After dinner — they had self-service canteens, taking turns at clearing the tables — Morskoi slept the sleep of the just. Every afternoon, in the heat of the day, the youngsters have a two-hour siesta, after which they 'resume their energetic pursuits.


Fans crowded round the table-tennis tables by the open-air swimming pool, reacting exuberantly to every good stroke. By contrast, on the flat roof of one of the dormitories everything was in subdued key. Budding artists were at work on a magnificent view — the bay, with cliffs rising sheer from the water. After a while the table-tennis enthusiasts went off to the "Hundred Pastimes Club", perhaps to rack their brains over some technical teaser, to assemble ingenious machines from meccano sets, or to play chess.


The Young Technicians' Station was particularly popular that day, in some rooms youngsters were busily sawing, planning, or gluing, in others girls were cutting out or embroidering.


In the model shipbuilding room, Slava Ilugin, a schoolboy from Chuvashia, was fixing a radio aerial to the mast of a five-foot-long model.


"The boat's controlled by radio," he explained. "I've already launched it once, but there's something not quite right with the radio."


On other benches I saw liners, submarines and frigates with snow-white sails taking shape.


Next door some of the girls were having a needlework lesson, learning to embroider new stitches, do appliqué, and even cut out a dress. They showed me their work with considerable pride.


I did not get away from the Young Technicians' Station until supper time — everything was so fascinating. I saw model aero-planes that really flew, little ornaments and other souvenirs made from wood or plastic, and albums of excellent photographs, and a hundred and one other things — all the work of the youngsters of Artek. I even saw a film made in the Artek film studio by keen young cameramen, directors, etc. — they have their own cine-cameras, developing and printing laboratory, and all the necessary lighting apparatus and equipment for cutting.


In the evening there was dancing and singing — in the avenues in the grounds, by the sea, on the balconies of the dormitories. There the Russian Birch-tree Dance, the Ukrainian Gopak, the fiery Lezghinka from the Caucasus, and slow, graceful Estonian dances were performed.


So it went on until 10 o'clock, when the bugle went again for bed.



Two Interviews-or One, and Some Notes from a Diary


"From the exhibits in our museum and your own impressions you can already see that Artek has grown tremendously in the 45 years of its existence," Yevgeni Rybinsky, director of Artek, remarked. "We're still developing and extending. Here are a few figures from our long-term plans, which have been worked out by state bodies.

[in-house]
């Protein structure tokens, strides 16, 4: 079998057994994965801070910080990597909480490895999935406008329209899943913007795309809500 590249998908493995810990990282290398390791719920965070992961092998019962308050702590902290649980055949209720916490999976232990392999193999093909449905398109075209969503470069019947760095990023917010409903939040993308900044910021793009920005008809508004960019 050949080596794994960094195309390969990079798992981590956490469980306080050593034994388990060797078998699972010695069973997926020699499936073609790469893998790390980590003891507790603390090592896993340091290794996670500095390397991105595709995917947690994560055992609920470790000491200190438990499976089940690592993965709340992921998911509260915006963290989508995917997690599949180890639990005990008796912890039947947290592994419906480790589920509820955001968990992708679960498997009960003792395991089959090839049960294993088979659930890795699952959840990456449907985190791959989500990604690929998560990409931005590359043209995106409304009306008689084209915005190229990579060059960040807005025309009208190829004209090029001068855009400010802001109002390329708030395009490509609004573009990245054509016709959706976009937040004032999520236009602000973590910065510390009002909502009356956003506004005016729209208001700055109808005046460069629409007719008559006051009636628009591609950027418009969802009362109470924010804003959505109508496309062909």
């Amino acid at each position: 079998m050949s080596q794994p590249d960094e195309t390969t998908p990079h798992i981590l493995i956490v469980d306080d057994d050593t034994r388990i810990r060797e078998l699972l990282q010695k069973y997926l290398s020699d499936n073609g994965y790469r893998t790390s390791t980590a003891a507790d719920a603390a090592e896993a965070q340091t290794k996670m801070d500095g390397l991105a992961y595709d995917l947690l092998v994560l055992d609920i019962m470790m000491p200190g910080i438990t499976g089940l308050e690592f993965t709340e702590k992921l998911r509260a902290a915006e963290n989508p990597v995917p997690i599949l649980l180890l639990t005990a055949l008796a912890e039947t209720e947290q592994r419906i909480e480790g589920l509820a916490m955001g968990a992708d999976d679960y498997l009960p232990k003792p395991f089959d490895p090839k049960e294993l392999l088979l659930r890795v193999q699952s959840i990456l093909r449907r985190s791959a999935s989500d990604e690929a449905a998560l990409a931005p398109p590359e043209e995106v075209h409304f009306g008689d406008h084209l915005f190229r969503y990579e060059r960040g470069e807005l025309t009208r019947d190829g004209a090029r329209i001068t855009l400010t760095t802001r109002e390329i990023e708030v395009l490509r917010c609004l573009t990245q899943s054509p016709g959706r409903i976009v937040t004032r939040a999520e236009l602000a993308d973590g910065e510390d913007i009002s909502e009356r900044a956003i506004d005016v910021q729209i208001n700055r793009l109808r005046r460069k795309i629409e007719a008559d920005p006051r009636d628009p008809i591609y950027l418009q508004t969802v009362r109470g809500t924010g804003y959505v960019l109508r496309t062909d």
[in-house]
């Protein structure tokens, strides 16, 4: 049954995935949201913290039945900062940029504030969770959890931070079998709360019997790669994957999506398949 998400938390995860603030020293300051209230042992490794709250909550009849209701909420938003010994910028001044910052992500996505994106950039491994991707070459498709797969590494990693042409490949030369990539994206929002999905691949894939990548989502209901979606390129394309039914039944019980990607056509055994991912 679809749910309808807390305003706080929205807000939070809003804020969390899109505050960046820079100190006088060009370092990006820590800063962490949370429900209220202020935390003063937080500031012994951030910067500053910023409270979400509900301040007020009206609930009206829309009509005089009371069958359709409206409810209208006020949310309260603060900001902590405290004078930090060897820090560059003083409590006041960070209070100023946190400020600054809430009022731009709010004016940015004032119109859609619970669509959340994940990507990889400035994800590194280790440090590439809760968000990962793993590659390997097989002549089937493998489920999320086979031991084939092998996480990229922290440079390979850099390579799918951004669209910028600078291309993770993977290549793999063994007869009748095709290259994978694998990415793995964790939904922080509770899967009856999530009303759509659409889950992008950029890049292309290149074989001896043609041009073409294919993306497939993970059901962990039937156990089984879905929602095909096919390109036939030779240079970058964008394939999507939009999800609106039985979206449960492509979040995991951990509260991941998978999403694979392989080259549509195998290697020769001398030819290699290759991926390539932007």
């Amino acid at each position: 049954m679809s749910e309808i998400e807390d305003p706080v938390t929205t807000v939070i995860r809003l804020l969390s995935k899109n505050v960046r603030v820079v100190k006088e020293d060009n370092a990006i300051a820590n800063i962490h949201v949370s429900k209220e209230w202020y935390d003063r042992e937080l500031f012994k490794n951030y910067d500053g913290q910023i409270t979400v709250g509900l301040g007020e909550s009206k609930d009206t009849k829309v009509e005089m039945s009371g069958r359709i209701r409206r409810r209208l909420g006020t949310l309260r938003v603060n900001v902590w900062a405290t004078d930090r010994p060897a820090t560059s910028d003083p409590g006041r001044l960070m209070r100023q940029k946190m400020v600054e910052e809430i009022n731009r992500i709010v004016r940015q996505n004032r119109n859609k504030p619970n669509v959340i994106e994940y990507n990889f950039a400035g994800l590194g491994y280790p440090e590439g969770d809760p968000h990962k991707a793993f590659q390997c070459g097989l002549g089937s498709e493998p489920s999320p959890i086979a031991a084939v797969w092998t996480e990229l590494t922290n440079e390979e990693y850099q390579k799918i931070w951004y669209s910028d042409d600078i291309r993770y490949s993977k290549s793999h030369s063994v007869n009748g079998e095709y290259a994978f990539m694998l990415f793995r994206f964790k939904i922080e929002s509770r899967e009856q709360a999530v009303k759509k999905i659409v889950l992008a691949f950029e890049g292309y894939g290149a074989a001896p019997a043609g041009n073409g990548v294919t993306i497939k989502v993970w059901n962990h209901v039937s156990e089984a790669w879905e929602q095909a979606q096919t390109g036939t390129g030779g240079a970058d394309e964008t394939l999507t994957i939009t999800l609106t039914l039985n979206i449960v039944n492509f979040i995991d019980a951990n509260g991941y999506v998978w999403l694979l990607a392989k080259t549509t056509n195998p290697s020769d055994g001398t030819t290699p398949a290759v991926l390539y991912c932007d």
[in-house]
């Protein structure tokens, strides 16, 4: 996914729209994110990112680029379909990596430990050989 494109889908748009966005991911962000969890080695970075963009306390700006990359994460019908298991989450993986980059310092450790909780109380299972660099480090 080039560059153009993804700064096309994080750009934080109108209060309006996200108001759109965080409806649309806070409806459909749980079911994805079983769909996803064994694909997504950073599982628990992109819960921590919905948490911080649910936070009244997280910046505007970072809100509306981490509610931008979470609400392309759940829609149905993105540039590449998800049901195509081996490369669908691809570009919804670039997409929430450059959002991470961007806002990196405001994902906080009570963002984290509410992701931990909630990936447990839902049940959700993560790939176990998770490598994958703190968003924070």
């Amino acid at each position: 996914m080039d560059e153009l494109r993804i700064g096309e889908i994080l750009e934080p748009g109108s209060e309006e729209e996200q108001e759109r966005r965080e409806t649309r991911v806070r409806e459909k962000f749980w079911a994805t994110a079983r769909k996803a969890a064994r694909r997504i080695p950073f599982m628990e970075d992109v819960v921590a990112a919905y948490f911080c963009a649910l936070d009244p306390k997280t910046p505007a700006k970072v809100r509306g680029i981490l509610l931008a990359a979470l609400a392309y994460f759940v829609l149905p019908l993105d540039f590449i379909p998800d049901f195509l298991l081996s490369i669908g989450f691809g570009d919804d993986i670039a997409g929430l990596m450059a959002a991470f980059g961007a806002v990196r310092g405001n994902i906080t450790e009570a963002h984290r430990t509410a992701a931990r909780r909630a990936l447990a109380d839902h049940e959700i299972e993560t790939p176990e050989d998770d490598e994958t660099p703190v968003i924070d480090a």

"In the next few years the Lazurny and the Kiparisny camps are to be reconstructed and enlarged, so that each of them will have accommodation for 1,200, instead of 1,000 as at present. A new camp — Vozdushny, for 1,200 children, is to be built, and also a gymnasium and a covered swimming pool, and a second cinema-cum-concert hall seating 1,200.


"The state is rather generous over facilities for youngsters — Artek's annual budget runs into more than 7 million roubles. None of the children have to pay for their holidays here, a large number being paid for by the state and the remainder by the trade unions."


My other interview was not exactly an interview, and was not at all of an official character. I was asking Olga Mazo, the Young Pioneer leader of the Morskoi camp, a few questions about life in the camp, and in reply she brought out her diary. Some of the entries were brief, some longer, there were facts, observations and reflections. Here are some extracts, published with Olga's permission:


"I put a questionnaire to the Young Pioneers in my detachment with questions like 'what would you like to learn at Artek,' and 'would you like to teach your friends here anything.' Not all of them answered the first question, but everyone replied to the second. One of them wanted to teach others to play the guitar, another chess, one of the girls was willing to show the rest how to knit a jumper, another wanted to explain• how to go about getting a collection of minerals together, and so on. I know from my own experience —although I haven't much — that they can teach something to others if only they want to. All my kids are different, but they're all good-hearted and generous."


"Yesterday my detachment went on a trip to Sevastopol. I've been there several times before,

but always find this hero-city very moving. We spent the whole day there, walked about a lot, looking at places where the city's defenders won glory during the Second World War. The expression on all the children's faces was so intent and serious that they seemed to be making an inward vow to be worthy of all those who died to make it possible for them to have such a happy childhood."


"We went off on a long hike and camped for the night in a most beautiful place — Ai-Danil. I'd got the impression, somehow, that Ira Zhukova was rather frail and delicate. Nothing of the sort. She could do everything just as well as the boys. And if someone had the cheek to say: Call this tea? (somebody did) she'd retort: `A thousand times better than at home!' How everyone laughed when they were catching crabs! In the evening we switched on the transistor, listened to music, looked at the stars and sang songs and dreamed dreams. The sea, the sparks rising from the campfire, the singing — it was unforgettable. It's very important to be able to dream, and know that around you there are good friends. Artek remains a memory of youth for one's whole life!"


Artek is often called "The Young Pioneers' Republic". I prefer another name — Land of Youth.